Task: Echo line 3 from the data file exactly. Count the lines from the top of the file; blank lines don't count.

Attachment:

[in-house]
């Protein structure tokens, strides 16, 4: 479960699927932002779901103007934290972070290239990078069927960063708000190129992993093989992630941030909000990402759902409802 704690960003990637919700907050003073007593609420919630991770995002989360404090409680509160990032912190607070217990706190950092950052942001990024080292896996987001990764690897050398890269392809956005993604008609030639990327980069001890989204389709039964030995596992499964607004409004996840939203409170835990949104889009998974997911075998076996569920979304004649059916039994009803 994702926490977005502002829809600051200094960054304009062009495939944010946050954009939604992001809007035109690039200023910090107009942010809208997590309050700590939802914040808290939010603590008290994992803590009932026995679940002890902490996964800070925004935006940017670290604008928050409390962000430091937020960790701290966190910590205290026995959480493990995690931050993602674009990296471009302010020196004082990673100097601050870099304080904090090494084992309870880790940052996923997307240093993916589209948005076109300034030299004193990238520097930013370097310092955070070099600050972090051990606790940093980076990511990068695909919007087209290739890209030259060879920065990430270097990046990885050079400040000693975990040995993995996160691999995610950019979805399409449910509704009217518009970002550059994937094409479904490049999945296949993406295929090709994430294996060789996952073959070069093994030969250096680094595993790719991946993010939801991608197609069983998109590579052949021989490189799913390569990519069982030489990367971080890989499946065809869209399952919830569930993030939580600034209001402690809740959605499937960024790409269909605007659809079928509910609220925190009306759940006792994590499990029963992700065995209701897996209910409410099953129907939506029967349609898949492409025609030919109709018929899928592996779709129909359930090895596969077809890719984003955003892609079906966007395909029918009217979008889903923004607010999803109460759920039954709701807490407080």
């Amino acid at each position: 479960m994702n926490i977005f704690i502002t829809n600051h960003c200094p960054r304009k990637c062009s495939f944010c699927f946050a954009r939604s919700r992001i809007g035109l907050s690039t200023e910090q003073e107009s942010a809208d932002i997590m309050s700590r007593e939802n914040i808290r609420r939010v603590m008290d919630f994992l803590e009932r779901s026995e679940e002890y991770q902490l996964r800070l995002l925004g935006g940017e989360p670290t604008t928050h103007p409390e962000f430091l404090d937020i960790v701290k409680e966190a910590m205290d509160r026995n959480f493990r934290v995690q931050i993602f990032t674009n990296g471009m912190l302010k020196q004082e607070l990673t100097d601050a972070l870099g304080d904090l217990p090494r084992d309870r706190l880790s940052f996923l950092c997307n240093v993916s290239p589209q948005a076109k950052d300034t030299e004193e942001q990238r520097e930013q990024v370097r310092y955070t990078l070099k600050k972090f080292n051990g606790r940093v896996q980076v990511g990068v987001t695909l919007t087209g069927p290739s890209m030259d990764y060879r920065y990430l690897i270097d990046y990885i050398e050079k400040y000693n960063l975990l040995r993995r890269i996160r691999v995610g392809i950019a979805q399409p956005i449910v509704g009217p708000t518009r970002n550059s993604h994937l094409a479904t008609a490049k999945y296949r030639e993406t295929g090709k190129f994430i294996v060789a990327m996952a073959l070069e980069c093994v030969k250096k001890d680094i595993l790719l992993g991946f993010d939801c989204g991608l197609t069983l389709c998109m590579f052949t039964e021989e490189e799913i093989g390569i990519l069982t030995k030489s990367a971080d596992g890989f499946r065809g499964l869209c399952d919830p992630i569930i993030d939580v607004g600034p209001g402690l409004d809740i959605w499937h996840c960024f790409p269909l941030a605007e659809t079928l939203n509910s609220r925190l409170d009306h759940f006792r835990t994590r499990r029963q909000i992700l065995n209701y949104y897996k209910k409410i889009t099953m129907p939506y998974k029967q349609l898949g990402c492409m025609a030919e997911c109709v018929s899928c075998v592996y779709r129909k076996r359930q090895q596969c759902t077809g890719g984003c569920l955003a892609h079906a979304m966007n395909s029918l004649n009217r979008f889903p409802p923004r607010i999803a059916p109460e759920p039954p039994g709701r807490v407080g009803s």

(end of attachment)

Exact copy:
């Amino acid at each position: 479960m994702n926490i977005f704690i502002t829809n600051h960003c200094p960054r304009k990637c062009s495939f944010c699927f946050a954009r939604s919700r992001i809007g035109l907050s690039t200023e910090q003073e107009s942010a809208d932002i997590m309050s700590r007593e939802n914040i808290r609420r939010v603590m008290d919630f994992l803590e009932r779901s026995e679940e002890y991770q902490l996964r800070l995002l925004g935006g940017e989360p670290t604008t928050h103007p409390e962000f430091l404090d937020i960790v701290k409680e966190a910590m205290d509160r026995n959480f493990r934290v995690q931050i993602f990032t674009n990296g471009m912190l302010k020196q004082e607070l990673t100097d601050a972070l870099g304080d904090l217990p090494r084992d309870r706190l880790s940052f996923l950092c997307n240093v993916s290239p589209q948005a076109k950052d300034t030299e004193e942001q990238r520097e930013q990024v370097r310092y955070t990078l070099k600050k972090f080292n051990g606790r940093v896996q980076v990511g990068v987001t695909l919007t087209g069927p290739s890209m030259d990764y060879r920065y990430l690897i270097d990046y990885i050398e050079k400040y000693n960063l975990l040995r993995r890269i996160r691999v995610g392809i950019a979805q399409p956005i449910v509704g009217p708000t518009r970002n550059s993604h994937l094409a479904t008609a490049k999945y296949r030639e993406t295929g090709k190129f994430i294996v060789a990327m996952a073959l070069e980069c093994v030969k250096k001890d680094i595993l790719l992993g991946f993010d939801c989204g991608l197609t069983l389709c998109m590579f052949t039964e021989e490189e799913i093989g390569i990519l069982t030995k030489s990367a971080d596992g890989f499946r065809g499964l869209c399952d919830p992630i569930i993030d939580v607004g600034p209001g402690l409004d809740i959605w499937h996840c960024f790409p269909l941030a605007e659809t079928l939203n509910s609220r925190l409170d009306h759940f006792r835990t994590r499990r029963q909000i992700l065995n209701y949104y897996k209910k409410i889009t099953m129907p939506y998974k029967q349609l898949g990402c492409m025609a030919e997911c109709v018929s899928c075998v592996y779709r129909k076996r359930q090895q596969c759902t077809g890719g984003c569920l955003a892609h079906a979304m966007n395909s029918l004649n009217r979008f889903p409802p923004r607010i999803a059916p109460e759920p039954p039994g709701r807490v407080g009803s």